Will This Bike-Car Hybrid Change the Future of Urban Transportation?
A German manufacturing company has developed a bicycle/car/moped hybrid that could change how people travel around cities.
Photo credit: Schaeffler
Schaeffler, a major manufacturer of parts for the automotive and aerospace industries, created the Schaeffler Bio-Hybrid—a vehicle small enough to fit in the bike lane, but that has motor assist and is easily parked. The company plans to build 30-40 Bio-Hybrids for user feedback tests to be conducted in a city in southern German in 2017.
Patrick Seidel, innovation manager at Shaeffler, called the Bio-Hybrid a "solution for future urban transport."
At 2 meters (6.5 feet) long, 1.5 meters (5 feet) tall and 80 centimeters (31 inches) wide, the bike combines pedal-power and electric motors to move. It is easily maneuvered, only weighing 80 kilograms (176 pounds), and is emissions-free, The Guardian reported. Seidel said the weight of the bike might be reduced as the model is improved.
"It may be a little over-engineered at the moment, but we want to prove the concept," Seidel told The Guardian.
Photo credit: Schaeffler
The Bio-Hybrid's two batteries are located under the seat, easily accessible and light weight enough to be carried inside for charging. Three to 4 hours are required for full charge, but those batteries then power the bike for a range of 50 to 100 kilometers (31 to 62 miles).
Electric-assisted rides are available up to 15 mph, according to Schaeffler. The Guardian's Damian Carrington describes how it feels to drive the Bio-Hybrid:
You just start pedalling. The battery-powered assist kicks in automatically and off you go at a pleasant clip. Pedal faster and the automatic and continuous gears slide upwards to get you up to 15mph, when the assist ends. The racing-style steering wheel (handlebars?) turns the Bio-Hybrid smoothly and the hand lever-operated disc brakes bring you to a smart stop.
Drivers can vary the level of assist they receive while driving the Bio-Hybrid. A setting of zero gives the biker complete control over the speed of the vehicle, if desired, or they can set the assist at maximum for an easy, laid-back ride. There is also a reverse setting, Carrington said, to help with parking and turning.
Electric assist isn't the only customizable portion of the Bio-Hybrid, the seat and steering wheel, The Guardian said, are adjustable as well.
The bike's roof can be removed and stored behind the seat to create a convertible feel and look. Schaeffler's Bio-Hybrid also comes with a coat hook behind the seat and a luggage rack on the back.
Photo credit: Schaeffler
There are a few problems that might have to be fixed, depending on local laws, if the Bio-Hybrid enters the market, such as the lights and mirrors. Carrington wrote:
The integrated lights at the front and back give the Bio-Hybrid a groovy look, but night riders would need to attach more lumens to be safely seen. There are also integrated orange indicators lights, though these would mean the vehicle becomes a car in German law.
"New concepts do not always fit into the legal environment of the moment," Seidel said.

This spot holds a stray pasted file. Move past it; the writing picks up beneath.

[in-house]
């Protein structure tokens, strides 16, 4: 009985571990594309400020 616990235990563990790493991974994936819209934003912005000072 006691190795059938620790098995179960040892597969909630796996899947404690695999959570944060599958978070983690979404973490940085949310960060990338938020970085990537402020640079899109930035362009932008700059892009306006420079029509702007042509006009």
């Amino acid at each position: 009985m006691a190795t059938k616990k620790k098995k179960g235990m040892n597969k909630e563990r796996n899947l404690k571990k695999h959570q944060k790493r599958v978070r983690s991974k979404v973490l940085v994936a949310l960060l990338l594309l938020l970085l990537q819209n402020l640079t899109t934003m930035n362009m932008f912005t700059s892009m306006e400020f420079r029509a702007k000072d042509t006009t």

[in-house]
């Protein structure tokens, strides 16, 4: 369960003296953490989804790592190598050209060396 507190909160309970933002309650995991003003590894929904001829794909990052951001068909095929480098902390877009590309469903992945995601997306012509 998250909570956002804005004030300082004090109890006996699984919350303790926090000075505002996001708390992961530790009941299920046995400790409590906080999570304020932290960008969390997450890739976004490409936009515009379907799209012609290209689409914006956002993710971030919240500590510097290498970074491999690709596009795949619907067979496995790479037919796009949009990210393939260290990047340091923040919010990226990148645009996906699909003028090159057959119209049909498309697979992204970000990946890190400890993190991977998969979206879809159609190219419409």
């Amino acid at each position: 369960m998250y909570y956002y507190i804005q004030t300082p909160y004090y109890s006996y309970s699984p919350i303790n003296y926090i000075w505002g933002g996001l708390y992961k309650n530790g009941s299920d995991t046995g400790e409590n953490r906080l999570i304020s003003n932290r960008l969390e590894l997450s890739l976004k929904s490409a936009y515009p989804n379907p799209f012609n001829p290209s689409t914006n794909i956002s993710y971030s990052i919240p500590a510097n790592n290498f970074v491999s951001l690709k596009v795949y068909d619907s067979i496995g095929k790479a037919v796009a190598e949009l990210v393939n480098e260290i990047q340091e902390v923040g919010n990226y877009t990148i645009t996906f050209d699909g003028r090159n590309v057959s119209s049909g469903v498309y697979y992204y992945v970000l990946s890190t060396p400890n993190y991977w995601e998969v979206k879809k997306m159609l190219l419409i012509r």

Carrington said the visibility over the driver's shoulders is fine.
Seidel expects the Schaeffler Bio-Hybrid to be pitched with a cost between 2,500 euros (almost $2,800) or even above 7,000 euros ($7,800), which is equivalent to the price of low-end electrical cars.
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Association Versus Intervention Studies<p>Many studies on the vitamin are association or observational studies. "By definition, these studies cannot prove the causal relationship, but only point to mere correlations," said Fassnacht. The physician tries to illustrate this with an example:</p><p>"Imagine two groups of 80-year-olds. One group is spry, active and does sports. If you compare them with another group living in nursing homes, the difference in vitamin D levels will be dramatic. Life expectancy would also be extremely different."</p><p>But to try to explain the difference in fitness by vitamin D status alone is far too simplistic. "Vitamin D levels are a good measure of how sick someone is. But not more," says Fassnacht. </p><p>According to Fassnacht, none of the intervention studies carried out to date -- that specifically examined the effect of vitamin D on various diseases -- has been able to confirm the previous association and laboratory studies or the presumed positive effect of vitamin D.</p>
Further Research Is Needed<p>"If a coronavirus infection is suspected, it is therefore absolutely necessary to check the vitamin D status and quickly correct any possible deficit," said the recommendation of the paper published by the University of Hohenheim.</p><p>"Studies are underway to see whether vitamin D helps in COVID-19 infection, but I personally do not believe that this is really the case," says endocrinologist Fassnacht. Nevertheless, he says it is of course useful to carry out these studies.<br></p><p>"I don't want to rule out that there are actually subgroups of people who benefit from an additional vitamin D dose," he says. After all, this has been proven to be the case with a severe deficit.</p><p>In view of the study situation, Fassnacht does not think much of preventive, nationwide vitamin D substitutes. "My belief that the vitamin helps somewhere is very low. But, of course, I can be wrong."</p>
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